Susan D’Mello, Ph.D., senior research scientist at HumRRO, was recently named chair of the newly formed Disability Inclusion and Accessibility Committee (DIAC) for the Society for Industrial and Organizational Psychology (SIOP).
DIAC seeks to raise awareness of “issues of disability and disability identity in the workforce and help improve the experiences of all SIOP members, I-O students, and other people with disabilities in the workforce through science and practice,” according to SIOP.
D’Mello continues the mission of HumRRO to give back to science and the profession. “As a blind research scientist, this issue is personal for me,” said D’Mello. As chair, she wants to advocate for research on disability unemployment, discrimination, and “universal design” solutions that are accessible to people with a wide range of abilities, disabilities, and other characteristics.
ADA at 30
July 26 marks the 30th anniversary of the signing of the Americans With Disabilities Act (ADA). Recognizing the watershed legislation and how much progress has been made in creating an accessible workplace, D’Mello said much more work is needed. She is calling on her fellow I-O practitioners to speak up in their workplaces and contribute to much-needed research in this area.
“In organizations’ diversity and inclusion discussions and initiatives, disability is often left out,” said D’Mello. “SIOP members are well-positioned as experts to study why people with disabilities are chronically underemployed and unemployed.” In 2019, with overall low unemployment at 3.5 percent, the rate for people with disabilities was more than double at 7.3 percent, according to the U.S. Bureau of Labor Statistics.
The Covid-19 pandemic created an “equalizer” for some members of the disabled workforce, said D’Mello, when many companies mandated all employees work from home to help stem the spread of the virus.
“When everyone is virtual, employers invest in technology solutions that make work and communication accessible and appealing to more people,” she explained. “All of a sudden, employers realize people can work effectively from home, and that opens up an untapped pool of talent who struggle to or can’t physically get to a workplace.”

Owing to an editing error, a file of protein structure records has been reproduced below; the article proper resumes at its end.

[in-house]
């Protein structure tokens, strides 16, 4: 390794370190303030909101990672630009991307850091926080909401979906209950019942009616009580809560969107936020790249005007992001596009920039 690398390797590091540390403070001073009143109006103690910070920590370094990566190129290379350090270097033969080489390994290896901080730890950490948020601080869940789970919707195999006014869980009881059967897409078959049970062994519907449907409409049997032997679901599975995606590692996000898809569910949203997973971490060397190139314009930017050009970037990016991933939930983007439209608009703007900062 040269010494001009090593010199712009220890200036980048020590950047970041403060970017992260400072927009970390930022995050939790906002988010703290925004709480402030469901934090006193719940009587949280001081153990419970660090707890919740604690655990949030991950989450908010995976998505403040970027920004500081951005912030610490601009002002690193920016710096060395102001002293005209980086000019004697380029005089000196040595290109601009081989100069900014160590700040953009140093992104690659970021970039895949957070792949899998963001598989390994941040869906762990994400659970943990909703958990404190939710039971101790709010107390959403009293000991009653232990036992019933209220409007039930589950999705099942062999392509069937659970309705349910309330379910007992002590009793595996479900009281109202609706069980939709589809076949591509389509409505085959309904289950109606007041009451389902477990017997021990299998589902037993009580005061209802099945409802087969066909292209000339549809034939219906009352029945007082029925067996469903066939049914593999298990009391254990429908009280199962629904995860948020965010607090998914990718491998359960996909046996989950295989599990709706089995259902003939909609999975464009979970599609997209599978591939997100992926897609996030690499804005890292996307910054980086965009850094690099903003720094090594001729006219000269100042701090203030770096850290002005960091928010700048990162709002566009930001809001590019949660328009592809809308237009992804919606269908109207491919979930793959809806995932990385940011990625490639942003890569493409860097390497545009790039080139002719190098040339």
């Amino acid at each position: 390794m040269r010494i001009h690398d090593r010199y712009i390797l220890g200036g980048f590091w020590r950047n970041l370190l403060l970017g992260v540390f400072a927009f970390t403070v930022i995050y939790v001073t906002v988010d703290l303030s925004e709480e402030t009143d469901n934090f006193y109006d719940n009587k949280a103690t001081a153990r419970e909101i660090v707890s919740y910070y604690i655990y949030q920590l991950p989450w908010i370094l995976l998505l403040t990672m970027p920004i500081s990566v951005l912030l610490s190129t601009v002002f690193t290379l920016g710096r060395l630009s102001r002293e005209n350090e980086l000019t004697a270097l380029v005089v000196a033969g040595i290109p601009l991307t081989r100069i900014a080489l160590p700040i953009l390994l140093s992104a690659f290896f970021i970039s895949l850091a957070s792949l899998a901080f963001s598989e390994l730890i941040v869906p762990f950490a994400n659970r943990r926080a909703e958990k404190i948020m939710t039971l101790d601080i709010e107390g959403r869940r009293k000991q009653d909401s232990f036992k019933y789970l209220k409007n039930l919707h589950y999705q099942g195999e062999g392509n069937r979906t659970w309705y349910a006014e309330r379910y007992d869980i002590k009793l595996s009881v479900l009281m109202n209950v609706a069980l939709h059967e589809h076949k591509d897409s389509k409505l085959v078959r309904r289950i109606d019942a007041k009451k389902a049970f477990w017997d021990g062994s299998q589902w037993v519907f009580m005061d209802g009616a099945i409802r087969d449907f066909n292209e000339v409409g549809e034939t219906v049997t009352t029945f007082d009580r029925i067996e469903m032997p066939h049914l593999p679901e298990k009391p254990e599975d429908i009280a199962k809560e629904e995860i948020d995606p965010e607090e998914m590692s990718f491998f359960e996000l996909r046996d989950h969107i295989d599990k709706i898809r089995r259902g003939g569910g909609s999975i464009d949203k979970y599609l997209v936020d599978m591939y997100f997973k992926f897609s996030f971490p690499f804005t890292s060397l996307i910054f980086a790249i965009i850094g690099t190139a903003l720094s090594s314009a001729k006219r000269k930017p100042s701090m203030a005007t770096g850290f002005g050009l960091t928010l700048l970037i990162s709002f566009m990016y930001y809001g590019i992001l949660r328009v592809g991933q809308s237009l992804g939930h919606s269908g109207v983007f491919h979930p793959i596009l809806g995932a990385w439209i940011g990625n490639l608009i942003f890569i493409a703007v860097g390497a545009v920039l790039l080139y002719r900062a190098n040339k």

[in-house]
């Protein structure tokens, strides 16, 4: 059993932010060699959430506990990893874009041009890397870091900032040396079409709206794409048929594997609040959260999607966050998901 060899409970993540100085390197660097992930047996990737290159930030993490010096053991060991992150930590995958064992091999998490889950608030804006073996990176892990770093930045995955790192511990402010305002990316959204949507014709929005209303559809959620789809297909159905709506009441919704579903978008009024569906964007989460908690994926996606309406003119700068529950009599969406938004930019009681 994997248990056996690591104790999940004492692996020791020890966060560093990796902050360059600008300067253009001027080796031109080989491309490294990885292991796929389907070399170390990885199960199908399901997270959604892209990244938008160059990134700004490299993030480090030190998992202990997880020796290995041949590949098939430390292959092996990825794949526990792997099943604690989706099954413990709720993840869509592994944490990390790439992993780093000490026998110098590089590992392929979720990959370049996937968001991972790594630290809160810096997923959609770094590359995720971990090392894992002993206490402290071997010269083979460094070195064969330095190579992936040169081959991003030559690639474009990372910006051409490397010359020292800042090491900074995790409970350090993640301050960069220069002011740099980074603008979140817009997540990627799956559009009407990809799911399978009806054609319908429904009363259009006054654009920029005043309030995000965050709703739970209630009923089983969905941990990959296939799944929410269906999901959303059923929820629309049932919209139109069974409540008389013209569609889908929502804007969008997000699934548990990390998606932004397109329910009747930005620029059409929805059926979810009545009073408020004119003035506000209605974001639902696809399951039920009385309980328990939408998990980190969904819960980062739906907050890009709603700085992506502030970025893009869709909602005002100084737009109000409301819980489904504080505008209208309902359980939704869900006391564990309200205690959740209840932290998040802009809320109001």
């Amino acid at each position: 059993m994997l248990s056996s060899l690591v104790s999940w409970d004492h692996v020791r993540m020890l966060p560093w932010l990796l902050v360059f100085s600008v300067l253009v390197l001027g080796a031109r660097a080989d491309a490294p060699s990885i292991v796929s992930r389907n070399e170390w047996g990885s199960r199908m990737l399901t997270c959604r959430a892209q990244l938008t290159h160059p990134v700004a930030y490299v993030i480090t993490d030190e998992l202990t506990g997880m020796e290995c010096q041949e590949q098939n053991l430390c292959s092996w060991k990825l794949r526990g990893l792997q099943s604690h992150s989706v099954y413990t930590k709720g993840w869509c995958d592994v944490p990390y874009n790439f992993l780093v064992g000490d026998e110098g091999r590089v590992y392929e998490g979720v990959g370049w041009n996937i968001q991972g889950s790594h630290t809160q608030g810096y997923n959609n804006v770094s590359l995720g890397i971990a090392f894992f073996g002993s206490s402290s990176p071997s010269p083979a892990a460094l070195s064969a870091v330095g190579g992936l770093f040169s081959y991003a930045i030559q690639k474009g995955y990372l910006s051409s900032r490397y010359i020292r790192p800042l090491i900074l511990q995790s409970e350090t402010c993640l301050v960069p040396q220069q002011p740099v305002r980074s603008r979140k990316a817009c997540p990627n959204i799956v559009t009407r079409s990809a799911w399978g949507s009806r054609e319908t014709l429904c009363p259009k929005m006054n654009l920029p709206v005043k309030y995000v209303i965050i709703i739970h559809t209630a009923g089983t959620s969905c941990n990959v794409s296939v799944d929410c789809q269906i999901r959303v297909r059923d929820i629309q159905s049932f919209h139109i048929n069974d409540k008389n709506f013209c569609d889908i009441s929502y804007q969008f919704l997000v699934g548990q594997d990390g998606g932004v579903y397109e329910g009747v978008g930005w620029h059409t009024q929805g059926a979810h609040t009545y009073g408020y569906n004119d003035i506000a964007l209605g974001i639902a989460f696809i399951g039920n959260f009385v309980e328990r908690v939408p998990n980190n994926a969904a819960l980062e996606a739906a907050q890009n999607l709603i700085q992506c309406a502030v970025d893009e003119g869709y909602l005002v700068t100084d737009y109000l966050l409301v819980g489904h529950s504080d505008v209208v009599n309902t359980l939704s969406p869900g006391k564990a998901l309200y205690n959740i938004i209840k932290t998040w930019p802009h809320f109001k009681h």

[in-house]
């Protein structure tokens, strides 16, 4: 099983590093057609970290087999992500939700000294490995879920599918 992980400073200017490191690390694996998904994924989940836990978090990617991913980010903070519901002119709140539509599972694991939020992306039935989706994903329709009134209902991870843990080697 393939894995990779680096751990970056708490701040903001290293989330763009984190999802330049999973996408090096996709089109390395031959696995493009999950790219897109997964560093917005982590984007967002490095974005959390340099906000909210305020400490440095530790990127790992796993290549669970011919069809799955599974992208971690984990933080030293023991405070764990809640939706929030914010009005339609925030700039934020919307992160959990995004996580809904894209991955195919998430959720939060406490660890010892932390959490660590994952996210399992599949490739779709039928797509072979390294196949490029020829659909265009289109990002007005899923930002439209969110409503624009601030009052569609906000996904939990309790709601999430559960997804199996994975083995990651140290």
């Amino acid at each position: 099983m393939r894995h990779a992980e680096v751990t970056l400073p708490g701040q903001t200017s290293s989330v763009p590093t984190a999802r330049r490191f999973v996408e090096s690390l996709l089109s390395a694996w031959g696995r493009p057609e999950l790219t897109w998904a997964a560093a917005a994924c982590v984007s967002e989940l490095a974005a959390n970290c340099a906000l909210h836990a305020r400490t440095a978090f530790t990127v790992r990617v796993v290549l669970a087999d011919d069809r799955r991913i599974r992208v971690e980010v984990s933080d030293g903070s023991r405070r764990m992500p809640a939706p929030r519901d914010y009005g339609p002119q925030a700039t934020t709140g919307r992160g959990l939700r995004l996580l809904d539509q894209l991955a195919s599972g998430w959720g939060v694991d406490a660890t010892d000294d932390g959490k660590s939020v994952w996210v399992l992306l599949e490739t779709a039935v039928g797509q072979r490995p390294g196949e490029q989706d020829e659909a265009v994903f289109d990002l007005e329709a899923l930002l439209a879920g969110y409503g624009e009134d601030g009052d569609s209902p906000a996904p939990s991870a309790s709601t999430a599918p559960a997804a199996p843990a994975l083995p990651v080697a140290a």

In response to the SIOP Annual Conference going virtual, the committee created guidelines for members to maximize accessibility for virtual presentations. The document lists tips, such as using high contrast between font colors and backgrounds, larger font sizes, closed captioning, and adding text to describe charts and graphics.
In addition to D’Mello, the steering committee includes Silvia Bonaccio (University of Ottawa), Cheryl Davis (C/J Consulting Inc.), Sandra Fisher (Münster University of Applied Sciences), and Brent Lyons (York University).
“Given its mandate, the committee is composed of scientists and practitioners, U.S. and international members, people with a lived experience of a disability and allies, and people at different career stages,” according to SIOP.
Some of DIAC’s first year goals include planning an event or sessions for the 2021 SIOP Conference, encouraging research through the establishment of a SIOP Disability Research award, and creating a social media presence to encourage collaboration and to publicize work in this area.
“The ADA was a great start,” said D’Mello, “but we still have a long way to go in breaking down barriers to employment and upward mobility for people with disabilities. I-O psychologists are uniquely positioned to be part of the solution.”
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